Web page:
Föhrenbergkreis Finanzwirtschaft

Unkonventionelle Lösungen für eine zukunftsfähige Gesellschaft

Investor Chill Hits Technology Sector

Posted by hkarner - 27. Januar 2016

Date: 26-01-2016

Source: The Wall Street Journal

As investors and entrepreneurs gathered at the World Economic Forum, many are now wondering if the tech boom is finally cooling off

DAVOS, Switzerland—The chill in the air here last week wasn’t just from the altitude.

A sharp slide in public and private valuations for prominent technology firms hung like a snow cloud over the World Economic Forum’s annual event this year. As investors and entrepreneurs crammed into meetings and parties in this mountain town, many wondered if the tech boom was finally cooling off.

“Obviously there are a lot of unicorns,” said Nathan Blecharczyk, co-founder and chief technology officer of Airbnb Inc., referring to venture capital-backed startups with a valuation of more than $1 billion. “Some of those unicorns won’t survive.”

For years, the tech sector was going nowhere but up. Fast-spreading connectivity promised a massive potential market for large Internet firms. Artificial intelligence and new data-analytics tools would help companies and governments gain orders of magnitude in efficiency.

Davos organizers themed this year’s meeting around harnessing the massive transformation that technology can offer, dubbing it the fourth industrial revolution.

The chill blew in over the summer. Investors had long been suspicious of valuations that were pushed as much by public appearance as by fundamentals. Then the late August shock over surprisingly slow growth in China tanked the public markets—and spooked private ones, executives say.

“It was after the August correction that we started to get a dose of reality,” says Devin Wenig, chief executive of Silicon Valley stalwart eBay Inc. “The private equity environment has changed entirely in the last six months.”

Now investors are circling the wagons. Giants can still raise money at eye-popping valuations, as Uber Technologies Inc. did in December. But others such as location-sharing mobile app Foursquare are being forced to sell shares at sometimes half what they asked two years ago.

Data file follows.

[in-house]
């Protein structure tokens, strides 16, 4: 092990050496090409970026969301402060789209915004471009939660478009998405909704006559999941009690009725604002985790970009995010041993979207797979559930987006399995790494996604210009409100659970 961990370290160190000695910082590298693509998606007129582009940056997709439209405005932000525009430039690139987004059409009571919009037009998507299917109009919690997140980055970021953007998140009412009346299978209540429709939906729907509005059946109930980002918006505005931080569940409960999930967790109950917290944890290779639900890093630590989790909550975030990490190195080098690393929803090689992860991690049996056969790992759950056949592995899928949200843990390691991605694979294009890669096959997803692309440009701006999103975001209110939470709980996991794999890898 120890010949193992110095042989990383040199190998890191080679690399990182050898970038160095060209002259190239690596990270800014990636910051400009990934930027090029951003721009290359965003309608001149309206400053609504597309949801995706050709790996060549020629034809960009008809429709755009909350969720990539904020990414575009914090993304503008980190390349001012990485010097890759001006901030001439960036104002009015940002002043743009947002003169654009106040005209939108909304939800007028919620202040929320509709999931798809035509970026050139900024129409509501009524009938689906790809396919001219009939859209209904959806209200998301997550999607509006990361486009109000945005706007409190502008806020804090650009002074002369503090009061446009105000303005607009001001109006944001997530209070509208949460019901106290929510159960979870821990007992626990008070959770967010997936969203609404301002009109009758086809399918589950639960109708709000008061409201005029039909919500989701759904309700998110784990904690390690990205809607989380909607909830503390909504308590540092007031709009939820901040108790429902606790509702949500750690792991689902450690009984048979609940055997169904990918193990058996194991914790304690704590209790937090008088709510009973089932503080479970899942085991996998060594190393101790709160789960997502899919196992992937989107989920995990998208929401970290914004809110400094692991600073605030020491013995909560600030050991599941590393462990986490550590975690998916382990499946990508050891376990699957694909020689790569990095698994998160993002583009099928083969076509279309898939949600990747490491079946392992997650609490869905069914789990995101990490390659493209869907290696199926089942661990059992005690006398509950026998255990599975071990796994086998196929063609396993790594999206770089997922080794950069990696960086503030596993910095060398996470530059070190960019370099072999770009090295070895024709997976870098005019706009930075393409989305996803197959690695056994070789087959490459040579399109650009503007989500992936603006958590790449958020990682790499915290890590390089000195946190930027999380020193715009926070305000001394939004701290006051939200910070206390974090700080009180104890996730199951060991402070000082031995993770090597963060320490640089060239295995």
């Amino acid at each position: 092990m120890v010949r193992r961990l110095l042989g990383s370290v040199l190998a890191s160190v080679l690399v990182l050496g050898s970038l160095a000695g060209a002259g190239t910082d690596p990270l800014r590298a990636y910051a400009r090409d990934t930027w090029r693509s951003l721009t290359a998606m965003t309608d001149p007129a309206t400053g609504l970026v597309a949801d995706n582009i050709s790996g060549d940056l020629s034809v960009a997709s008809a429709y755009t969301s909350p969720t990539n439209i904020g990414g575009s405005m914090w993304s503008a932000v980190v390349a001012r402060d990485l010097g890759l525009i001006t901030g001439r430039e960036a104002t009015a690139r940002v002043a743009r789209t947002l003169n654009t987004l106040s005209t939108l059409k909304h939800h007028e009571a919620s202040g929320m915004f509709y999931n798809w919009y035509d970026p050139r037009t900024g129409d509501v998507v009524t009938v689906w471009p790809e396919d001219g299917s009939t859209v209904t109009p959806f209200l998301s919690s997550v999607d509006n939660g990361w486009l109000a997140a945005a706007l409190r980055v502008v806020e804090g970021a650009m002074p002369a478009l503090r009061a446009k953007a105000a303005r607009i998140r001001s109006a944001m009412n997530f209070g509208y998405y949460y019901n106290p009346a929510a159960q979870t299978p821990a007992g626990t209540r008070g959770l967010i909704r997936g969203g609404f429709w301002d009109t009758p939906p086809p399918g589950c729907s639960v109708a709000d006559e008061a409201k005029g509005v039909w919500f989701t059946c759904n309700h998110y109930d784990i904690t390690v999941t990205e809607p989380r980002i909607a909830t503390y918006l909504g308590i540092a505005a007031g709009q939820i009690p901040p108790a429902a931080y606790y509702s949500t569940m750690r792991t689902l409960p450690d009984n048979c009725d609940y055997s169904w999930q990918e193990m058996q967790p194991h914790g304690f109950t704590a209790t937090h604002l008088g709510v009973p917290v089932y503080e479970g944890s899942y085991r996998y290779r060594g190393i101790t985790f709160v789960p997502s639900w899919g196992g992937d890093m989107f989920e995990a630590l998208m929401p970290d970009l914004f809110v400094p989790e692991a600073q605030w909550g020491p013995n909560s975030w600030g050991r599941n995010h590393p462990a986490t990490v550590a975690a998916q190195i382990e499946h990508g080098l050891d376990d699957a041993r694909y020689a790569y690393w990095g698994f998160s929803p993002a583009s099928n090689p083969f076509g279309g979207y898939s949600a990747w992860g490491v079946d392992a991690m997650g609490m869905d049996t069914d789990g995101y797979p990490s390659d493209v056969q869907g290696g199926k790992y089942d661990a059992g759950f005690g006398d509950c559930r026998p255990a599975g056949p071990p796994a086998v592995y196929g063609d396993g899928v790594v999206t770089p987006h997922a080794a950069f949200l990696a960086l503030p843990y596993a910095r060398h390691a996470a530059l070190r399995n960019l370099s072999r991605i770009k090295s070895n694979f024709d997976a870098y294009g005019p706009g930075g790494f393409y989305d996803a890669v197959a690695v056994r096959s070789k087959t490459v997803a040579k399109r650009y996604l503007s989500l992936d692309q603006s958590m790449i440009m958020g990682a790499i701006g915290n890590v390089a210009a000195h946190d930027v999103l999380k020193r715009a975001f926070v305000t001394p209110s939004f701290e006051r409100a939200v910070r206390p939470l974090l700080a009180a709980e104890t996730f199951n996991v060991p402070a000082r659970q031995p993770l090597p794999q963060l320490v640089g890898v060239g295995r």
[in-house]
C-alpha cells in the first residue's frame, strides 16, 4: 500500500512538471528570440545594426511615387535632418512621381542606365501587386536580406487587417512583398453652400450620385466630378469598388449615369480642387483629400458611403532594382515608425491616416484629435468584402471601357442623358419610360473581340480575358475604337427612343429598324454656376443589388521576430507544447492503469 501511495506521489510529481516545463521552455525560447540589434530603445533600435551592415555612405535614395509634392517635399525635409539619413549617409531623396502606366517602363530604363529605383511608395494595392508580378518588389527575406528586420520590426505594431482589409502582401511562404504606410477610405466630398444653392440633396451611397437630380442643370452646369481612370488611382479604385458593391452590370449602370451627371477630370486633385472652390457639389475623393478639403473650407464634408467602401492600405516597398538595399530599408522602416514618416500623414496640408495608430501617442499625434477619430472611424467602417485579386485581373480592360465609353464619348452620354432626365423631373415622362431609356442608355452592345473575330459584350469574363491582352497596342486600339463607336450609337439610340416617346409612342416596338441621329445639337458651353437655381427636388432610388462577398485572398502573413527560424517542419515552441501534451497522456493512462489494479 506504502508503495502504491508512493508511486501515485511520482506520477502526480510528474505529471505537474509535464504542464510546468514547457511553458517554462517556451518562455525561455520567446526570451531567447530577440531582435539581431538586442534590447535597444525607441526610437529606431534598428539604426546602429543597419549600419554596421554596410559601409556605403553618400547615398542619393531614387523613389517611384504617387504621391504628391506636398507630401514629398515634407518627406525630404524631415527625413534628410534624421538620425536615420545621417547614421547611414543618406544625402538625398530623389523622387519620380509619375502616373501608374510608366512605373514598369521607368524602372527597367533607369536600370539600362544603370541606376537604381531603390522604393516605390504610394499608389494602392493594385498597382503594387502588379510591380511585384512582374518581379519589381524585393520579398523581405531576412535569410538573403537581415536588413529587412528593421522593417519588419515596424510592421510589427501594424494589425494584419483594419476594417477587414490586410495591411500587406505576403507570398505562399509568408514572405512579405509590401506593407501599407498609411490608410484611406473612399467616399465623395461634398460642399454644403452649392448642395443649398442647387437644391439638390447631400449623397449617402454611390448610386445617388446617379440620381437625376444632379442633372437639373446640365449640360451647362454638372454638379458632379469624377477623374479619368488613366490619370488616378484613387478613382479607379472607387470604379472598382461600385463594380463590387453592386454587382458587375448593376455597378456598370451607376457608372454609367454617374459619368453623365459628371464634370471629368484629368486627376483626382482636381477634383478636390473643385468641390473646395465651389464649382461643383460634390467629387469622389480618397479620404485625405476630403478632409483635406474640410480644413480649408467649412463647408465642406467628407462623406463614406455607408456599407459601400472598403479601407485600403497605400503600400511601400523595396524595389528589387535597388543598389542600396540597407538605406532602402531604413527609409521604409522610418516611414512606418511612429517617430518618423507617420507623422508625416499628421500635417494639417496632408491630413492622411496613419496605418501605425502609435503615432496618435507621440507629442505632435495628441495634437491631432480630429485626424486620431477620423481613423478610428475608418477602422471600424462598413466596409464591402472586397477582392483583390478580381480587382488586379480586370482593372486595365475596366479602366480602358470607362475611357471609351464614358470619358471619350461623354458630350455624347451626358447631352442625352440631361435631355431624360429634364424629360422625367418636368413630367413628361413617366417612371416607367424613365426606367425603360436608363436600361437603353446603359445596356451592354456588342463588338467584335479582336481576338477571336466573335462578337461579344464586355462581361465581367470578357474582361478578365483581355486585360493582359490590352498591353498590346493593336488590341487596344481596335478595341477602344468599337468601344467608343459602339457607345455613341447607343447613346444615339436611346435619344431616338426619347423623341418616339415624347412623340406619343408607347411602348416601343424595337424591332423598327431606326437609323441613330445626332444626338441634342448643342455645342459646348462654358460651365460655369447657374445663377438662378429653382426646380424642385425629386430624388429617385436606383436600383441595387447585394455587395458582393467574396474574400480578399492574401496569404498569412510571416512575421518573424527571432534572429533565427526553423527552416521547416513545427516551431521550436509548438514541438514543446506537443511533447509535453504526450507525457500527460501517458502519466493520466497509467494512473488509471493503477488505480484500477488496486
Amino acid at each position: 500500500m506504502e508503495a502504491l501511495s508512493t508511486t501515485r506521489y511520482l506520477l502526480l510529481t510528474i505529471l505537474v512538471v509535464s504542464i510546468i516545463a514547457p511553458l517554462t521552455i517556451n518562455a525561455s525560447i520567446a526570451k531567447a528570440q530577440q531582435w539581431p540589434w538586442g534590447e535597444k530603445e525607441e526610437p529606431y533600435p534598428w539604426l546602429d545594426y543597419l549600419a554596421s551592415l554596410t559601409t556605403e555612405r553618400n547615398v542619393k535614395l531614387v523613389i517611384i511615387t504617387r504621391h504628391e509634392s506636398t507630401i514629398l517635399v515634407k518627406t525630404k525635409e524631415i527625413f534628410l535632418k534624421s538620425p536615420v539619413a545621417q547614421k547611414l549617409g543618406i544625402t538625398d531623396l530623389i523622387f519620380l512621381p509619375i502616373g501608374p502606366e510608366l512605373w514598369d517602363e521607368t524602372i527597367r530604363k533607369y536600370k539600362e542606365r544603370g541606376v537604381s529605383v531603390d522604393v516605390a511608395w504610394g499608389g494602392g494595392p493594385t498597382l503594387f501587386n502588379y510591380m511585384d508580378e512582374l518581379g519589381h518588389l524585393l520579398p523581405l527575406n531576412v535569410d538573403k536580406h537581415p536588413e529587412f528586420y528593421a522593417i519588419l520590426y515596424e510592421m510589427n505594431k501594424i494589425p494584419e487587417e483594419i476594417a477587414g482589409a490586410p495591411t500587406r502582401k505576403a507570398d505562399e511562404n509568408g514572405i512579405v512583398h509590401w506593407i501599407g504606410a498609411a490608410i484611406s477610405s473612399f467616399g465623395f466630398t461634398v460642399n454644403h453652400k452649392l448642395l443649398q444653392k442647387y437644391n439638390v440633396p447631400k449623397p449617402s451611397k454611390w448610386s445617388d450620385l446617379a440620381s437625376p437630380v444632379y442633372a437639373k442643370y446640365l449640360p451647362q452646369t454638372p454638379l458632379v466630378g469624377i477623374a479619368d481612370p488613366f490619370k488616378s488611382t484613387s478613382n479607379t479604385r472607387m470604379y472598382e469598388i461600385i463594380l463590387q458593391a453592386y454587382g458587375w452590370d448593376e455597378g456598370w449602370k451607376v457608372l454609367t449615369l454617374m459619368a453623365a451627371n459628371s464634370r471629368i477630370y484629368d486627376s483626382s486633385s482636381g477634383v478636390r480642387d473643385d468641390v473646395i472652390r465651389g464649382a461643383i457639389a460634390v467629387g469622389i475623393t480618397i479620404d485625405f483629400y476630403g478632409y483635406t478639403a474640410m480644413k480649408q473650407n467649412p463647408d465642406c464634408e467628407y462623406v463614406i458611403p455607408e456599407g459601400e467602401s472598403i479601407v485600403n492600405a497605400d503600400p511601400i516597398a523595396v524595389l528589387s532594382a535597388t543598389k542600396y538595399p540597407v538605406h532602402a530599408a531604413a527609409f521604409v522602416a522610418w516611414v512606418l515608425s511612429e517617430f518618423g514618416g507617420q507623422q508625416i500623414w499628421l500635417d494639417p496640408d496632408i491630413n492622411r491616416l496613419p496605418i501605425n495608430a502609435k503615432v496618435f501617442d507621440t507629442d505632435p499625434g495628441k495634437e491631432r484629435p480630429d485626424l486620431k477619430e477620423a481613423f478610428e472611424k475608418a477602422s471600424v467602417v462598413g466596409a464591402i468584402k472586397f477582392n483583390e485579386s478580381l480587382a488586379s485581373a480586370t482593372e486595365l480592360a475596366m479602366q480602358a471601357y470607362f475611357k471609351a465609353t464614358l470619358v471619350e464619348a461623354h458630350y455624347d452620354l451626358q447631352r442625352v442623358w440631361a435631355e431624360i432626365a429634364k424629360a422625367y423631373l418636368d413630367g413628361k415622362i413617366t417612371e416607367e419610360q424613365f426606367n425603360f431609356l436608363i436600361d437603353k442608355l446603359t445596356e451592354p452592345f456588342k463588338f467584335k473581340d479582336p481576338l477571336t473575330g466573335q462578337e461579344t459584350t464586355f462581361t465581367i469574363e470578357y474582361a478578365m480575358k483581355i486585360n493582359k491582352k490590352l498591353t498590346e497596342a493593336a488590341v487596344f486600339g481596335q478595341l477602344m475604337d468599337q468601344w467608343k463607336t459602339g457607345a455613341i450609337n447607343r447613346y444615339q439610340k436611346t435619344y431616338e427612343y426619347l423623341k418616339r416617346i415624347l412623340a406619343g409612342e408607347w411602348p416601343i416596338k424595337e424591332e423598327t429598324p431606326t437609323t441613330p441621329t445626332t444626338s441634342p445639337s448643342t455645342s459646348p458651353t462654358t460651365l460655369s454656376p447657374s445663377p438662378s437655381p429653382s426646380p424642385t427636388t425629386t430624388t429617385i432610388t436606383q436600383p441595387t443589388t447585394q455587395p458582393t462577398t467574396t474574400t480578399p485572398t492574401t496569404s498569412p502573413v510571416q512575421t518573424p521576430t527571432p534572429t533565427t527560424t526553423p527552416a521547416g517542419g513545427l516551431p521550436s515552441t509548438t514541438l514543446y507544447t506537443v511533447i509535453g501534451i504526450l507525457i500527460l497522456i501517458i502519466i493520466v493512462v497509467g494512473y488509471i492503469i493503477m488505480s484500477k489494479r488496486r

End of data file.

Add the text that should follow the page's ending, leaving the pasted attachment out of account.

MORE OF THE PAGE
Large investors are writing down the value of stakes they own, such as when Fidelity marked down the value of its Snapchat stake by 25%. In the fourth quarter, the median valuation before the latest round of cash infusion or pre-money valuation for tech firms raising venture capital was $28.75 million, less than a third than that for the previous quarter—and the lowest level since the beginning of 2014, according to Dow Jones VentureSource.

“VC’s are taking a vicious approach to capital deployment,” said Jeff Schumacher, founder and chief executive of venture firm BCG Digital Ventures. “Preserving cash is the priority because the funding faucet has turned off.”

Public markets are no less forgiving. Last year, just 31 tech companies went public on the NYSE and Nasdaq exchanges, down 46% from a year earlier. The amount raised per firm fell by more than half to just $400 million.

“We had the slowest quarter in a decade for tech IPOs in the fourth quarter of 2015,” said Thomas Farley, president of NYSE. He said that early 2016 could be worse: “Private and public funding is slowing.”

Many investors and entrepreneurs argue that the tech business is still far from facing the kind of crisis it saw in the dot-com bust. Unlike a decade-and-a-half ago, many of the most-prominent firms are generating revenue and growing—even if they are overvalued. Some say that what is happening is simply a realignment with reality after a period of stratospheric valuations that had no basis in reality.

The bigger impact could be on employees and the race for talent. Unlike later-stage investors who increasingly negotiate themselves protections if a firm raises money at a lower valuation, or an IPO plunges, many tech employees are wooed by stock options that may now be far underwater.

Taavet Hinrikus, chief executive officer of TransferWise, a startup that focuses on sending cash overseas, acknowledges a shift in the climate but said he isn’t personally that concerned. “It will weed out some of the businesses that shouldn’t have been funded,” Mr. Hinrikus said. “I think that the best companies always have access to capital.”

Alphabet CFO Ruth Porat tells WSJ’s Dennis Berman that the biggest surprise she had on joining the company was the realization that Google is still an early-stage company.

But in Davos, as in Silicon Valley, some executives did express private concern about how far the realignment would reach—and what that will mean for themselves. “Clearly, there is some sort of bubble that could be popping,” said an executive at a large venture capital-backed tech firm. “The question is how big it is.”

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